U.N. official says 40 nations capable of making nukes

VIENNA, Austria — More than 40 countries with peaceful nuclear programs could retool them to make weapons, the head of the U.N. atomic watchdog agency said yesterday amid new U.S. and European demands that Iran give up technology capable of producing such arms.

Mohamed ElBaradei, director general of the International Atomic Energy Agency, suggested in a keynote address to the IAEA general conference that it was time to tighten world policing of nuclear activities and to stop relying on information volunteered by countries.

Beyond the declared nuclear arms-holding countries, "some estimates indicate that 40 countries or more now have the know-how to produce nuclear weapons," he said.

"We are relying primarily on the continued good intentions of these countries, intentions which could be subject to rapid change."

Libya last year revealed a clandestine nuclear arms program and announced it would scrap it; North Korea is threatening to activate a weapons program; Iran is being investigated for what the United States says is evidence it was trying to make nuclear arms; and South Korea recently said it conducted secret experiments with plutonium and enriched uranium, both possible components of weapons programs.

ElBaradei linked the need for strengthened controls to concerns about the international nuclear black market in materials and knowledge that supplied both Iran and Libya and whose existence was proven last year.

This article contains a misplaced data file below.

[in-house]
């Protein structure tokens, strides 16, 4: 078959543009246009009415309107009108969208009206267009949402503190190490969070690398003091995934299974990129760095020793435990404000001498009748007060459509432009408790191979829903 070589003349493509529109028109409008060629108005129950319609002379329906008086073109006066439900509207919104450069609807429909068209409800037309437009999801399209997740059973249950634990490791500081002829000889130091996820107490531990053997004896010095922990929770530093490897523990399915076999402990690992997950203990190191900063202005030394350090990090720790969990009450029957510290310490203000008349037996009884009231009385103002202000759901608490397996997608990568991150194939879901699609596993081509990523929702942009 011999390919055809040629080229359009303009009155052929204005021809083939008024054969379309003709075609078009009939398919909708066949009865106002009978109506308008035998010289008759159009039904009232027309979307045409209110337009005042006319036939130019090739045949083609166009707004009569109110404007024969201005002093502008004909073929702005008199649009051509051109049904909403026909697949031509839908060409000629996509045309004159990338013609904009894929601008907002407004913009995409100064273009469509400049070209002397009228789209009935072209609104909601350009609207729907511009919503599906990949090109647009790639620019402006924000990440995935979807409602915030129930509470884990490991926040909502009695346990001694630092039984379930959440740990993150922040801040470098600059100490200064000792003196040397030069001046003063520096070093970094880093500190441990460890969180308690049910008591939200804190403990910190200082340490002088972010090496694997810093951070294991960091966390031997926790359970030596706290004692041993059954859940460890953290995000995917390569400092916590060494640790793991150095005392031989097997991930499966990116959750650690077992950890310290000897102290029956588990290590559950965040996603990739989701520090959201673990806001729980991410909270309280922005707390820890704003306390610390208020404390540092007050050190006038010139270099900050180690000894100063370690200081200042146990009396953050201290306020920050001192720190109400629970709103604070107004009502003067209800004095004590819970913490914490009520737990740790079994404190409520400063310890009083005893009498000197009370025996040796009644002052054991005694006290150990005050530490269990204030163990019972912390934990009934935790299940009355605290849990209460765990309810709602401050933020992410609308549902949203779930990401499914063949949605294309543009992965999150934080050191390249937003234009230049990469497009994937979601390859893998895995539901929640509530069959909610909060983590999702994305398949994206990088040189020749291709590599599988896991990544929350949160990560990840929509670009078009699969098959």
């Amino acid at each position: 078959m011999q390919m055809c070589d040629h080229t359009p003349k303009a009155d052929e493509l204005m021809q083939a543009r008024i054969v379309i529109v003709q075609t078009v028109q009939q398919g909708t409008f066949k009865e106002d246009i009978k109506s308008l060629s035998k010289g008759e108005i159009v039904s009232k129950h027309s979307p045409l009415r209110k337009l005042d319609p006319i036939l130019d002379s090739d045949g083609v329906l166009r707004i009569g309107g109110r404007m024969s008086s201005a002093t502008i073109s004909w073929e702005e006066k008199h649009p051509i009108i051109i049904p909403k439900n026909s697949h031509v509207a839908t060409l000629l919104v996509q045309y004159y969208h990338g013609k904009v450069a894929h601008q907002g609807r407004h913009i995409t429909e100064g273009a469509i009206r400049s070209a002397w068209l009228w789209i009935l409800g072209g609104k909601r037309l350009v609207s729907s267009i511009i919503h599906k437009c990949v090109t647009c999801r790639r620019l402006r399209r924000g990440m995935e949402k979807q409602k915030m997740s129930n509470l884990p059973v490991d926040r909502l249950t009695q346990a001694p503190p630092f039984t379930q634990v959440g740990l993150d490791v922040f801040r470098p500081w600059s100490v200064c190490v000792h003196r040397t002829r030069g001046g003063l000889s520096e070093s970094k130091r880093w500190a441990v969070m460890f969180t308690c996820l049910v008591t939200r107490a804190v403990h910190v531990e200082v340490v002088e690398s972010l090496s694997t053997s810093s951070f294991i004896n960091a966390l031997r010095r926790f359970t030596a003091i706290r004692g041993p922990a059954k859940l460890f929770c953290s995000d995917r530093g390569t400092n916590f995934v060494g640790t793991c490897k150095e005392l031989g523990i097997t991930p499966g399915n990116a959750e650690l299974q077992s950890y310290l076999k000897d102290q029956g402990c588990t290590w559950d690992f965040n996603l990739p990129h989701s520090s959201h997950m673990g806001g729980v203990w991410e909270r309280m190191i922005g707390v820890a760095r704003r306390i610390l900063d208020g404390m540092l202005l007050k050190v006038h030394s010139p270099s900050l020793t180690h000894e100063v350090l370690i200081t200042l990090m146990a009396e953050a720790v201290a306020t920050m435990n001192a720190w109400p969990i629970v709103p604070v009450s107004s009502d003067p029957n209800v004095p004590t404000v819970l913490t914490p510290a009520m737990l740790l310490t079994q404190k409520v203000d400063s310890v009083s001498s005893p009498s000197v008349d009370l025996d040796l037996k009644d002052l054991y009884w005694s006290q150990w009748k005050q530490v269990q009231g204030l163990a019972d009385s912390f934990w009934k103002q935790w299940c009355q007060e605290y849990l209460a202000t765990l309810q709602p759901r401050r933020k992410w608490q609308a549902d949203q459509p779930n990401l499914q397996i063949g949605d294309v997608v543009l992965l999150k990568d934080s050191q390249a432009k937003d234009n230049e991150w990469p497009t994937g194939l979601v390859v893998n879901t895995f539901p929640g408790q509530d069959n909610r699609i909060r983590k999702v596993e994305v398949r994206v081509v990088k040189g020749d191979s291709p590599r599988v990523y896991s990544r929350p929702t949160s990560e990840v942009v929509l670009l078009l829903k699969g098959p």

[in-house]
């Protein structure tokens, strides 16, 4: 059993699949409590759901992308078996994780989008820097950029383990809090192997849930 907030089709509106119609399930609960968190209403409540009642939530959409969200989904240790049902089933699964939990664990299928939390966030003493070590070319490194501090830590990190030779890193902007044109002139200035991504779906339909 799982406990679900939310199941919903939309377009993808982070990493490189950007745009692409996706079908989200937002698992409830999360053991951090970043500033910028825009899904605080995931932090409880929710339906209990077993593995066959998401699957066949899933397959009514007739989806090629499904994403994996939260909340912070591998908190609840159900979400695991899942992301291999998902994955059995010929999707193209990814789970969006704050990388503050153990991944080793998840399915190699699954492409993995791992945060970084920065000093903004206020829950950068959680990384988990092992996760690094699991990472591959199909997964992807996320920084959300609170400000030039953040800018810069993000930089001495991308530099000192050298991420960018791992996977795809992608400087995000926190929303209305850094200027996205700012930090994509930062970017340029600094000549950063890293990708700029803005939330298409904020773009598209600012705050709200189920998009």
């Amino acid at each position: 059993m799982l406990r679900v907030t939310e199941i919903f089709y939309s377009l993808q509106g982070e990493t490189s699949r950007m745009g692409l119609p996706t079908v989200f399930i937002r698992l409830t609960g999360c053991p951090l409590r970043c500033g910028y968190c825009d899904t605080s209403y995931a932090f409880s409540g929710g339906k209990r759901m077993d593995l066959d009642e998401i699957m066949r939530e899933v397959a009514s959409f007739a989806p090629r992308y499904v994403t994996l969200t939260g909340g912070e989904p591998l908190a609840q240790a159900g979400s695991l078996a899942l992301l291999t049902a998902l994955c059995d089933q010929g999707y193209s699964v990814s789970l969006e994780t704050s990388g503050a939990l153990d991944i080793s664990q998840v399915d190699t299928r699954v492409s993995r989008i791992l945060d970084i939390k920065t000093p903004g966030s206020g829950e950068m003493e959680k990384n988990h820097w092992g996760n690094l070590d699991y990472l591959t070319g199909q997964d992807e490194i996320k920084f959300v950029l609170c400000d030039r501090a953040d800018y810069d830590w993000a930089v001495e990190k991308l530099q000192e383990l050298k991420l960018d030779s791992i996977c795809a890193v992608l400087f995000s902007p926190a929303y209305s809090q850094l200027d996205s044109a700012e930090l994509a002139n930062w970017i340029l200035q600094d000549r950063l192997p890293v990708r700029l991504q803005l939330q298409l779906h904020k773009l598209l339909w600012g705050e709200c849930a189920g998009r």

The "relative ease with which a multinational illicit network could be set up and operate demonstrates clearly the inadequacy" of the present controls on nuclear exports, he said.

ElBaradei did not name the countries. But more than a dozen European countries with either power-producing nuclear reactors or large-scale research reactors are among them, as well as Canada, and countries in Asia, Africa and Latin America.

Most peaceful nuclear programs use enriched uranium — a substance that when processed to levels of enrichment above 90 percent can be used to make nuclear warheads — as a power source. Most countries also could extract plutonium from spent fuel for nuclear weapons use.

Iran's enrichment program has been the focus of increased world concern because of suspicions Iran may not be truthful when it says it is interested in the technology only to generate power.

A resolution passed unanimously Saturday by the agency's governing board demanded that Iran freeze all work on uranium enrichment.

President Mohammad Khatami said today that Iran will continue its nuclear program, even if that means ending inspections by the U.N. nuclear-monitoring agency.